5G and its Evolution: is this really just all about marketing?
- AT&T has announced rolling upgrades to its LTE network as ‘5G Evolution’
- In fact it’s a fairly standard technology upgrade that many other telcos are undertaking
The so-called ‘race to 5G’ is usually portrayed as a technology thing. Its informal rules seem to state that telcos and countries (or regions) who can install the necessary infrastructure fastest and build it out to more citizens first will win, or at least secure a place on the podium. Those who don’t will have to walk back to the dressing room, heads bowed, spirits crushed, vowing to try harder in the future or (more likely) blame some external factor for the loss - geography, topography, spectrum, OTT players, government red tape, lack of financial support - perhaps all of the aforementioned.
But the way things are shaping up the ‘race’ looks like being as much about marketing as technology. What’s sure is that the ‘winners’ will be contested and PR capabilities will come to the fore.
AT&T has just announced what it’s calling its ‘5G Evolution’ technology. It says ‘5G Evolution’ is being launched in ‘parts’ of 117 new markets, bringing the total of such AT&T markets to 141.
Before we get onto the detail, note that ‘5G Evolution’ seems to have become a Proper Noun and so describes a product or state, rather than a process. This is very reminiscent of 3G’s ‘Long Term Evolution’ which started life as an evolving process for 3G (the clue is in the actual name) but was hardened down to 4G - no longer a signpost on the way to the next generation, but a destination in its own right. Could it be that AT&T and other telcos are using phrases like ‘5G Evolution’ to take 5G in the same direction?
AT&T says its 5G Evolution technology can deliver theoretical peak speeds for capable devices of up to 400 megabits per second - so easily within the expected range of real 5G (whatever that is) when it arrives.
But really it’s not about technology, it’s about hammering the words 5G into the public consciousness in such a way that your claim to having achieved it (sort of) can be promoted when the time is right.
AT&T, and there will be plenty of other operators doing the same thing, is getting up to those speeds using advanced LTE with 256 QAM, 4x4 MIMO, and 3-way carrier aggregation. Under a separate label (because it will require special handset support) it’s also introducing LTE teamed up with LAA, LAA being the LTE-flavoured standard designed to boost throughput by occupying public spectrum alongside WiFi technology.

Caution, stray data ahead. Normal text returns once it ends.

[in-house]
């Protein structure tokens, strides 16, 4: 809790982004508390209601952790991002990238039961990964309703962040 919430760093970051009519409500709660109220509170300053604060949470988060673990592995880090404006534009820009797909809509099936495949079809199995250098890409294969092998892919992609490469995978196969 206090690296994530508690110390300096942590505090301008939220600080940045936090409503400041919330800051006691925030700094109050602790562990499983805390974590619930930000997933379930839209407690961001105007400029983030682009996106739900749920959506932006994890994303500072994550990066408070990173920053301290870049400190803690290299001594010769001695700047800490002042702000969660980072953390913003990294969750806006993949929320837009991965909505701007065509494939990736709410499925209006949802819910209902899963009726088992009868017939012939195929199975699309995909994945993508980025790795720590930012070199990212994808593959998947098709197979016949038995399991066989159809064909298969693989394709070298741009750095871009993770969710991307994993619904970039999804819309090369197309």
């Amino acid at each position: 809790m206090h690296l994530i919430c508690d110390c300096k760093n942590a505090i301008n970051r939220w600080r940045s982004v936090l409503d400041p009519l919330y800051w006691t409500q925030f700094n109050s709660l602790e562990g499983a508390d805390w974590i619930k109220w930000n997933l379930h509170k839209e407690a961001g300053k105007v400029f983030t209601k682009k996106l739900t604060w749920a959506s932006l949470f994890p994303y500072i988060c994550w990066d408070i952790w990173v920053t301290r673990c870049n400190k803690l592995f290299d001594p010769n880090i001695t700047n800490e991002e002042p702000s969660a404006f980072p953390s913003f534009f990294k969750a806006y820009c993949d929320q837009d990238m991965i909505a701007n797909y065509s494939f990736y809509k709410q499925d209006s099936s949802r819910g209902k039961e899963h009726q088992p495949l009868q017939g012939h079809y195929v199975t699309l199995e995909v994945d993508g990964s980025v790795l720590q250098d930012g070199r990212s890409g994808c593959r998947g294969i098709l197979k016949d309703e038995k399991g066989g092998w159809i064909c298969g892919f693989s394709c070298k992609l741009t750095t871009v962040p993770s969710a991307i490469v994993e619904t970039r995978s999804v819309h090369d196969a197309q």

The telco says it’s making LTE-LAA available in parts of 3 new markets, bringing the total number of markets served with that technology to seven. Supporting devices will include the Samsung Galaxy lineup, also its Note8 and S8 Active, as well as the LG V30 and Moto Z Force Edition.
It claims LTE-LAA technologies can deliver theoretical peak speeds for capable devices of up to 1 gigabit per second.
“These complementary technologies are providing real and immediate benefits and a great user experience for our customers and are helping to drive our path to eventual nationwide mobile 5G,” says AT&T.
“We’re building a 5G network that will fundamentally change the way the world lives and works,” said Melissa Arnoldi, president of Technology & Operations.
It’s all on the way to 5G, of course.
“We’re laying the 5G network foundation with 5G Evolution and LTE-LAA,” says Andre Fuetsch, President of AT&T Labs and Chief Technology Officer in a blog post. “ In technology terms, that means we’re upgrading cell towers with LTE Advanced features.. and...these technologies serve as the runway to 5G by boosting the existing LTE network and priming it for the future of connectivity. We can enable faster speeds now, and upgrade to 5G when it’s ready.”
“We were the first service provider to go all-in on SDN,” Fuetsch continues. “We recently announced that we had reached our goal of virtualizing 55 per cent of our network in 2017 and set a goal of 65 per cent for 2018. 5G will be the first network to be born in the cloud. That means that once the 5G radios are installed, we can use software to add new features and upgrades – easily and cost-efficiently. Our SDN initiative makes that possible, and when coupled with our strong, nationwide fiber network providing end-to-end backhaul support, it’s one powerful framework supporting the 5G future.”
In other words, it’s almost as good as 5G already. It’s a short step from this to AT&T citing the ‘5G Evolution’ rollout, along with a smattering of non stand-alone NR deployments in dense locations, as representing 5G.
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